PILGRIM HALL MUSEUM: Conservators offer behind-the-scene look at historic restoration project

WICKED LOCAL PLYMOUTH.com –  Art, history and art history buffs came together at Pilgrim Hall Museum this week to witness history come back to life on canvas.

With the initial cleaning of “Landing of the Pilgrims” complete, David Olin, chief conservator on the painting, and Bill Adair, lead conservator on the frame, offered a behind-the-scenes look at their restoration of the museum’s signature work.

Olin, of Olin Conservation, and Adair, of Gold Leaf Studios, have been working together on conservation projects since the early 1970s. Their current collaboration has become a very public spectacle, with online streaming capturing every facet of their work on Henry Sargent’s mammoth oil on canvas landscape and John Doggett’s gilded frame.

“I know some folks are getting addicted to the live video feed,” Pilgrim Hall Executive Director Patrick Browne said with a laugh while introducing the conservationists.

The painting, which helped frame the Pilgrim story in the national consciousness, has hung in the main gallery of Pilgrim Hall Museum since the museum opened in 1824.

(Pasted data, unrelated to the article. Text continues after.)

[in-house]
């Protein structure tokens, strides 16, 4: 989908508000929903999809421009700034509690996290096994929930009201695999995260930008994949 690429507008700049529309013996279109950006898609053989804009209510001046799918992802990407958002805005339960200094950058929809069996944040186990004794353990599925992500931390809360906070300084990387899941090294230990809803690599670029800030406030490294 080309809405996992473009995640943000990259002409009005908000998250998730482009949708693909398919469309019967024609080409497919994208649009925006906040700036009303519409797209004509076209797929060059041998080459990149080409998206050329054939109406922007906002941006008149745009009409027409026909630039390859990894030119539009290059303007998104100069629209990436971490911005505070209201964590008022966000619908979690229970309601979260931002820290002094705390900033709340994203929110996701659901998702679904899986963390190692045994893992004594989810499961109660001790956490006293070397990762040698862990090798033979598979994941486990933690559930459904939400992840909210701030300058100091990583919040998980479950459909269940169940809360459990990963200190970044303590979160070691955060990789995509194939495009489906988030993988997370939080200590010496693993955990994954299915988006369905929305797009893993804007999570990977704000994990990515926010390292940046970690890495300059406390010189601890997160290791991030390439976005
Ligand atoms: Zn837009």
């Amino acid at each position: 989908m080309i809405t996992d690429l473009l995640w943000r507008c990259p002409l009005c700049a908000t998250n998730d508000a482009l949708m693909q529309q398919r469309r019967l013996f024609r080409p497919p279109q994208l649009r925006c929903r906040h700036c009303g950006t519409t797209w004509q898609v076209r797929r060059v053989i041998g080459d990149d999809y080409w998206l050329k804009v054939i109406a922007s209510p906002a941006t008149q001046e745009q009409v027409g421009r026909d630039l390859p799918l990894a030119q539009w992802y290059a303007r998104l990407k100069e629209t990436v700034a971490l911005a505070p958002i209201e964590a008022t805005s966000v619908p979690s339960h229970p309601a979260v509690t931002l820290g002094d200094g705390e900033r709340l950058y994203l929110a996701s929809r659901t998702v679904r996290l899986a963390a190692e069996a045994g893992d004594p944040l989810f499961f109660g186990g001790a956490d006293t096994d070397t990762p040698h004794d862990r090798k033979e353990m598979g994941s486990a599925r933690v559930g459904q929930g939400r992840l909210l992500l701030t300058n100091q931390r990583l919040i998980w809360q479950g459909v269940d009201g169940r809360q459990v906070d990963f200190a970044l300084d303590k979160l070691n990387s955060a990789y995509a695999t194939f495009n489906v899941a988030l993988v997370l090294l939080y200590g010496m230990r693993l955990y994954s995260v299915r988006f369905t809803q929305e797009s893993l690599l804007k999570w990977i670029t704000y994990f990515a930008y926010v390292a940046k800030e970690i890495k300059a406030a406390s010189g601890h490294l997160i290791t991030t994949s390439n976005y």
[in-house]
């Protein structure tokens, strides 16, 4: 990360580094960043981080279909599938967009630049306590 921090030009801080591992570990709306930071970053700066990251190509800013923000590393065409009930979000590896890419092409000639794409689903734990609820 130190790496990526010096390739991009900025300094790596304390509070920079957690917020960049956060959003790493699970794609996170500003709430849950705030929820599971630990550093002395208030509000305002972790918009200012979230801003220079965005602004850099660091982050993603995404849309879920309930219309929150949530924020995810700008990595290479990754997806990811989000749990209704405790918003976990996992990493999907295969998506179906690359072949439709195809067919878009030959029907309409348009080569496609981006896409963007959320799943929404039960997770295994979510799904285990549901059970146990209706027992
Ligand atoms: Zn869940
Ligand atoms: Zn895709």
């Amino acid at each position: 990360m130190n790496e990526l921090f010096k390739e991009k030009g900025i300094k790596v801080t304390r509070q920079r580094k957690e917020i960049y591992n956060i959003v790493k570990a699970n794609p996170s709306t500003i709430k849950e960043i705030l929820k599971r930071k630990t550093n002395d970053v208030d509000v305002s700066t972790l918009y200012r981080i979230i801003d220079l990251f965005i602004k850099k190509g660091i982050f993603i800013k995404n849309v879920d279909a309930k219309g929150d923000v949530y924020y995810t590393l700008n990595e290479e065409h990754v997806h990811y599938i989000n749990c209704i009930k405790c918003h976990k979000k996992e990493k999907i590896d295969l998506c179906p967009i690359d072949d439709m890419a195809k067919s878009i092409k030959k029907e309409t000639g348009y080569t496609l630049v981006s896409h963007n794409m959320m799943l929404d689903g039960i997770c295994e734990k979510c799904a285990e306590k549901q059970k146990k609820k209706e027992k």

Olin explained the painting conservation, noting the delicate cleaning process that washed away nearly two centuries of grime and varnish. Someone cleaned the painting at some point in the distant past and covered it in varnish that discolored as it aged.

The conservation crew uses solvents and solutions to slowly extract metals and dirt from the painting and bring the paint back to its original levels.

The painting will eventually be stabilized and strengthened, in-painted and then protected with a varnish that is age tested and will not discolor over the next century.

The work still to come includes that so-called in-painting, the process of matching spots that have been left bare by cracking. Sections of the sky have numerous cracks. Samoset’s thigh needs some in-painting as well.

Adair said his work includes repairing some of the ornamental carving and stripping the frame of bronze paint to reveal its original gilding. The process involves finding a balance. “We’re like detectives,” Adair said. “Each piece is different and requires experience to know what not to do.”

He originally hoped to work on the frame in his studio in Washington, but decided it was best to keep the frame in one piece and on site. “We have to come to Plymouth. Not a bad thing,” he said.

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By Rich Harbert, photo by Scott C. Smith